Constructions of spatiality have always been part of critical postcolonial discourses in literature and culture: the colonial period and its Western actors thrived on an extreme will to expand and occupy habitats in order to explore/create "new worlds" in violent ways.
Literatures that deal with this legacy are therefore inevitably confronted with the problem of allocating space and the question of foreign and proper spaces. This is particularly striking in texts from former colonies or in more recent diasporic conceptions of identity in a globalized world, which deal with home, belonging, alienation, and displacement in the most diverse ways.
Questions of space and belonging are also at the heart of the literary texts this dissertation project examines-whether the fraught transnational relationships between Nigeria, America, and Europe in Chimamanda Adichie's novel Americanah, the multilayered postcolonial metropolis of London in Zadie Smith's work, Helen Oyeyemi's imaginative recasting of the chalk cliffs of Dover in White is for Witching, or the perilous oceanic waterways between Somalia and Europe or India and Kenya in the poetry of Warsan Shire and Shailja Patel.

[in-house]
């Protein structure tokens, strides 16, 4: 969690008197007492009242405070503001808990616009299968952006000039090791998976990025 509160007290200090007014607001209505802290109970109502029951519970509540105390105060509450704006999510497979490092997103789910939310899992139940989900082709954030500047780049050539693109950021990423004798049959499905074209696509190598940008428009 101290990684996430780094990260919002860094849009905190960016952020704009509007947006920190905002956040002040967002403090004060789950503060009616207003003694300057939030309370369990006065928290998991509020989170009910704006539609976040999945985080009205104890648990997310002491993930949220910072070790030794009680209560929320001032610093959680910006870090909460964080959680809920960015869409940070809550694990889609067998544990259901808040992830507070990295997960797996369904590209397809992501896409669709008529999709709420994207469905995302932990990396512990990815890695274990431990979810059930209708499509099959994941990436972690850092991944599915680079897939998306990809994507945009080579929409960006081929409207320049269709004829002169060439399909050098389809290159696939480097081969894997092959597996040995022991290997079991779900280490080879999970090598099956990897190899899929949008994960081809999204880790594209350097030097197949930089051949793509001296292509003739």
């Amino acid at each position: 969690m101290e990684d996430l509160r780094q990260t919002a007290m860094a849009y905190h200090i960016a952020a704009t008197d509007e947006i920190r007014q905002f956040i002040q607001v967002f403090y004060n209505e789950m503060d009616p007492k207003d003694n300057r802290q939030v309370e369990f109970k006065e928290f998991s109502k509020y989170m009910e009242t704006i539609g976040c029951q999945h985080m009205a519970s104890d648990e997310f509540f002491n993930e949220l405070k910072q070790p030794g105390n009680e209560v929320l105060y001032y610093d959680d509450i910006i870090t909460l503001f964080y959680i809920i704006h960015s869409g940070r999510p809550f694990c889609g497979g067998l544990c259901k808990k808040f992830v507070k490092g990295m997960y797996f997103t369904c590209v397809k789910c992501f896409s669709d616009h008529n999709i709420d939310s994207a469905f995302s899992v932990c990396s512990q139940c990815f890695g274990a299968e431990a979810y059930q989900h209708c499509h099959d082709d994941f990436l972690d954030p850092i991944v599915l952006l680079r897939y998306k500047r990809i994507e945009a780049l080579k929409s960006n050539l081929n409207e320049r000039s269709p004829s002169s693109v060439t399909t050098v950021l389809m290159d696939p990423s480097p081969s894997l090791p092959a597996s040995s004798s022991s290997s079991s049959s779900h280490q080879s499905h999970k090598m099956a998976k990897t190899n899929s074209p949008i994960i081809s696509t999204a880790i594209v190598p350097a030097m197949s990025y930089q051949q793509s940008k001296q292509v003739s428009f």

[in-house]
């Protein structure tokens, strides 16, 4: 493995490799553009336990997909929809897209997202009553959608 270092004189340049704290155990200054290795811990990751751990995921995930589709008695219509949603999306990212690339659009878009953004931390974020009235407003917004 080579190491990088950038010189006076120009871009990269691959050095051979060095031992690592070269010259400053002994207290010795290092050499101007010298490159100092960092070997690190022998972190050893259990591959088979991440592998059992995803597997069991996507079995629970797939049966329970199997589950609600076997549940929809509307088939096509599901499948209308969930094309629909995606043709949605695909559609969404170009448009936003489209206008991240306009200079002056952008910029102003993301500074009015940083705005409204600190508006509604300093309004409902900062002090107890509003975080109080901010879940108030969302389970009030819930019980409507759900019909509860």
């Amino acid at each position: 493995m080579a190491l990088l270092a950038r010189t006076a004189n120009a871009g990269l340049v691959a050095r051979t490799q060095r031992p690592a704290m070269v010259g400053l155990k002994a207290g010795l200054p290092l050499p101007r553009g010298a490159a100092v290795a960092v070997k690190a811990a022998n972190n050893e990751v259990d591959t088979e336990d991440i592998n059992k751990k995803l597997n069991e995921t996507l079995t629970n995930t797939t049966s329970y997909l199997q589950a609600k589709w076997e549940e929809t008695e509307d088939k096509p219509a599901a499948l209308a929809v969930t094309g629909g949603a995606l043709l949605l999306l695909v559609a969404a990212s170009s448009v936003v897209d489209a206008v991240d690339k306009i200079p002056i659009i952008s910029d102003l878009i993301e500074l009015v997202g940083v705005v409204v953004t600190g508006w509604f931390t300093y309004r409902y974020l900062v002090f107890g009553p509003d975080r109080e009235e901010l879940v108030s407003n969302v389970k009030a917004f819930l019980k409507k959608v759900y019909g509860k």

These texts are all different from one another in a variety of ways, yet they are united by a focus on interpersonal relationships, love and desire, female sexuality and eroticism, alternative non-heteronormative lifestyles, and communality. The project thus uses conceptualizations of love and space as interpretive tools to engage texts by Afro-diasporic women writers in a process of counter-reading. Such counter-reading as a feminist and postcolonial strategy promises to uncover previously undiscovered and suppressed voices: female voices that exist in in-between spaces and at border crossings.
Jennifer Leetsch's book "Love and Space in Contemporary African Diasporic Women’s Writing: Making Love, Making Worlds" was published by Palgrave Macmillan in 2021.
Dr. Jennifer Leetsch worked as a research assistant at the Department of English Literature and Cultural Studies at the University of Würzburg after studying English, American and Comparative Literature in Munich and London. She primarily teaches courses on gender and feminism, as well as postcolonial literatures. Her doctoral research focuses on contemporary Afro-diasporic literature and concepts of home, belonging, and affect. She is now based at the Bonn Center for Dependency and Slavery Studies.